The French government intends to tax Amazon.com in order to protect their national bookstores. Isn’t that mere protectionism?
A store in Australia has been leaving mailings in the mailboxes of residents saying “we will charge 5$ for just looking”, this money will be deducted from their bill if they purchase an item in the store. That’s how far a retailer can be driven (close to insane) because of the “showrooming” trend.
The list goes on but I think that my point has been made clear.
In my opinion this behavior is driven by fear. The fear of competition, both on- and off-line. Add to that a well-informed, connected consumer and you have a recipe for disaster.
I have analyzed hundreds of articles, including white papers from top consultant firms. But the problem with the big management-consulting firms is: they never question the economic model. The only thing they do is to help companies become better at the same losing game. They help sustain the war between retailers and brands whilst they continue to invoice both sides. Just like in a real war, it destroys real estate, factories and even more importantly it creates innocent victims: the employees together with the customers.
This isn’t the way to go on.
For decades producer brands have been down on their knees in front of the retailer giants, this is going to change. Now they are starting to sell directly, therefore crushing the power of the traditional retailer.
I have realized that just helping a client with a new website, store design or social media presence is not a solution. We need to establish the overall strategy first. I have talked with clients and colleagues in the retail business as well as directors of new media companies. I have attended seminars, had chats with clients and friends in 4 continents and last but not least I have talked with people on the street.
What I have come to realize is that I need to start at the beginning, the history, the definition of the vocabulary used in my business, just basic rethinking!
This white paper offers insights and directions for solutions.
Definition of a retailer The end of retailing as we know it
Back in 1998, Nicolas Negroponte (Founder M.I.T.) stated: “Any business you can turn digital, will have global competition.”
He went even further by predicting the end of retail, as we know it.
That was fifteen years ago.
Today, traditional multi-brand retailers are fighting their Napoleonic war on multiple fronts, trying to provide quality to the smart connected consumer and competing on price with online players. Retail comes from the old French word “tailler”, which means, “to cut off, clip, pare, divide” in terms of tailoring (1365). It was first recorded as a noun with the connotation of a “sale in small quantities” in 1433.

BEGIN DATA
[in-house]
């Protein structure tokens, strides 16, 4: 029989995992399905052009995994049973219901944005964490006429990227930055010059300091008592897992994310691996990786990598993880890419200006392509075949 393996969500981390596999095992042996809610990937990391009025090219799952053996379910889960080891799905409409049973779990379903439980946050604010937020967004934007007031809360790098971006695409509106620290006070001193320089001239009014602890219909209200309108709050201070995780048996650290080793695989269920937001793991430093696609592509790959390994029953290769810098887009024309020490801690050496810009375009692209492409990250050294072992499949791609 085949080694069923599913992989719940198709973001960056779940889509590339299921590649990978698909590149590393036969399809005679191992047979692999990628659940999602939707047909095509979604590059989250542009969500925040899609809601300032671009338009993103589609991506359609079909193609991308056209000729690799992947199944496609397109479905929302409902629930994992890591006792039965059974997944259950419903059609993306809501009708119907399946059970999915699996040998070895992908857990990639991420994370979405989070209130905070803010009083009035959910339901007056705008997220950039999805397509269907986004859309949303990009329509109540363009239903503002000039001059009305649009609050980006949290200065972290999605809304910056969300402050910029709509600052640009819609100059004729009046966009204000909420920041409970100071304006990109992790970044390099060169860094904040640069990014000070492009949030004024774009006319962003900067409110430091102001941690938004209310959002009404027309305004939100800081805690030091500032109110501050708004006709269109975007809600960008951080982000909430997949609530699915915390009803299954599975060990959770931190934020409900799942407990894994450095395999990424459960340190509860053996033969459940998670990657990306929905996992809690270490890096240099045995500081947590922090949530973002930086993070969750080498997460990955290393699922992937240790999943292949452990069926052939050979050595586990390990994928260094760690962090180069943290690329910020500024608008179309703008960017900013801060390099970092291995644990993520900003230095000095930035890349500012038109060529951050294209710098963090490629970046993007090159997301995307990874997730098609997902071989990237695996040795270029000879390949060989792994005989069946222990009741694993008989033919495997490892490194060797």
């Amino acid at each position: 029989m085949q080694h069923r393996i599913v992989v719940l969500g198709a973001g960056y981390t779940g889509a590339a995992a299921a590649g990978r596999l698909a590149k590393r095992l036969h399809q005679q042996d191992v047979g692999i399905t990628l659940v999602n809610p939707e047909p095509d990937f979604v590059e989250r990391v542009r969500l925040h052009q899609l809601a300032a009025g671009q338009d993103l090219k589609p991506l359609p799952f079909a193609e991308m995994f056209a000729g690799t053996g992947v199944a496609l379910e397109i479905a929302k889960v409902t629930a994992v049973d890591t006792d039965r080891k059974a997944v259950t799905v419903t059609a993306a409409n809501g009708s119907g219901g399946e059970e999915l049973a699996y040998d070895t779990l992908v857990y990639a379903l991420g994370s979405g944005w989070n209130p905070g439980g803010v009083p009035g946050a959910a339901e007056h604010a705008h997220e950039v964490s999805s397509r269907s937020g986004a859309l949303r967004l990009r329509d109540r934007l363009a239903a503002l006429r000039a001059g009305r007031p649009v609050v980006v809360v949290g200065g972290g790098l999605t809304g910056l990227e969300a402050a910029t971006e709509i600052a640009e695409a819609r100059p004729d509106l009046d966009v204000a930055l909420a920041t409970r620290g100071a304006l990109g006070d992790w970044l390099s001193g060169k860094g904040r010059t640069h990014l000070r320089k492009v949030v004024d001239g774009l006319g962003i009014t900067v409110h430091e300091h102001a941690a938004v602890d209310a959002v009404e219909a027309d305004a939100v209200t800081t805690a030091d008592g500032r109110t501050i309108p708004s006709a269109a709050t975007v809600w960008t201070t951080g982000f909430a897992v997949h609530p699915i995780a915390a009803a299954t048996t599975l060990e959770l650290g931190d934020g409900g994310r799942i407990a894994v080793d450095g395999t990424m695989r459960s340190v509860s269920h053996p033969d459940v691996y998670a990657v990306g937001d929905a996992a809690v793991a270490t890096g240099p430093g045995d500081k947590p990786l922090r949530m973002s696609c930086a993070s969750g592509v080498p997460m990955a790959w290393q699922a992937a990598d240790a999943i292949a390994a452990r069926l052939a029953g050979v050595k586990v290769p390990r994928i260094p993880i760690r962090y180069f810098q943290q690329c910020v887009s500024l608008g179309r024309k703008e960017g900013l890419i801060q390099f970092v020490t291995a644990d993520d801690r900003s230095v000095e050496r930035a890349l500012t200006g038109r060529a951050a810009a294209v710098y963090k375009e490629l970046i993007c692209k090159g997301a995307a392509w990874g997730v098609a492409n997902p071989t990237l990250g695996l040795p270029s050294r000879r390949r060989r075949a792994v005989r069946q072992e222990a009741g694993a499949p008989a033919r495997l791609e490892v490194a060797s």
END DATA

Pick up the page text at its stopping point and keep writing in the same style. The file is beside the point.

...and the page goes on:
The basic economic model used by retailers was based on buying large quantities as cheap as possible, bringing it to their own stores and selling each piece as expensively as possible. The advantage for the consumers: they didn’t have to make the search and/or the trip to the factories themselves.
For the last hundred years, this model has known many different formats by which retailers wished to stand out from the competition: department stores, specialty stores, discount stores, the online store… but they all continued to be based on the same economic principal of buying considerable volumes of cheap stock, and selling
it at prices as high as possible.
This business model has come to an end.
High fixed costs (rent, personnel…) added to investments in inventory, are putting every multi- brand store in a vulnerable position. What’s more, the list of investments and costs in this business model keeps on growing.
For the last ten years, most multi-brand retailers have invested in new services and communication tools, like their own repair service, a help desk, staff training programs, websites, and recently the obligatory Facebook page and presence on Twitter.
To withstand competition they also need to invest in branding in and outside the store, something that is not in their DNA (bearing in mind the low cost purchase – high-priced sales model). And they have to do all this in a market driven by a well informed, demanding and Internet connected consumer. At the end of the day, it just doesn’t make sense to have stockpiles with all the variety of colors, sizes and models lying on shelves.
There must be a better model.
Brands Need Retailers
Consumers want it ALL, EVERYWHERE and they want it NOW.
Brand is the “name, term, design, symbol, or any other feature that identifies one seller’s product distinct from those of other sellers”. The word brand can refer to a retailer or a manufacturer of goods or services. In the world of retailing it mostly refers to the latter: companies that design and produce their own goods/services.
For the sake and clarity of this paper I will refer to these specific brands as producer brands.
Producer brands can have their own stores, such as H&M, Ikea or Nespresso.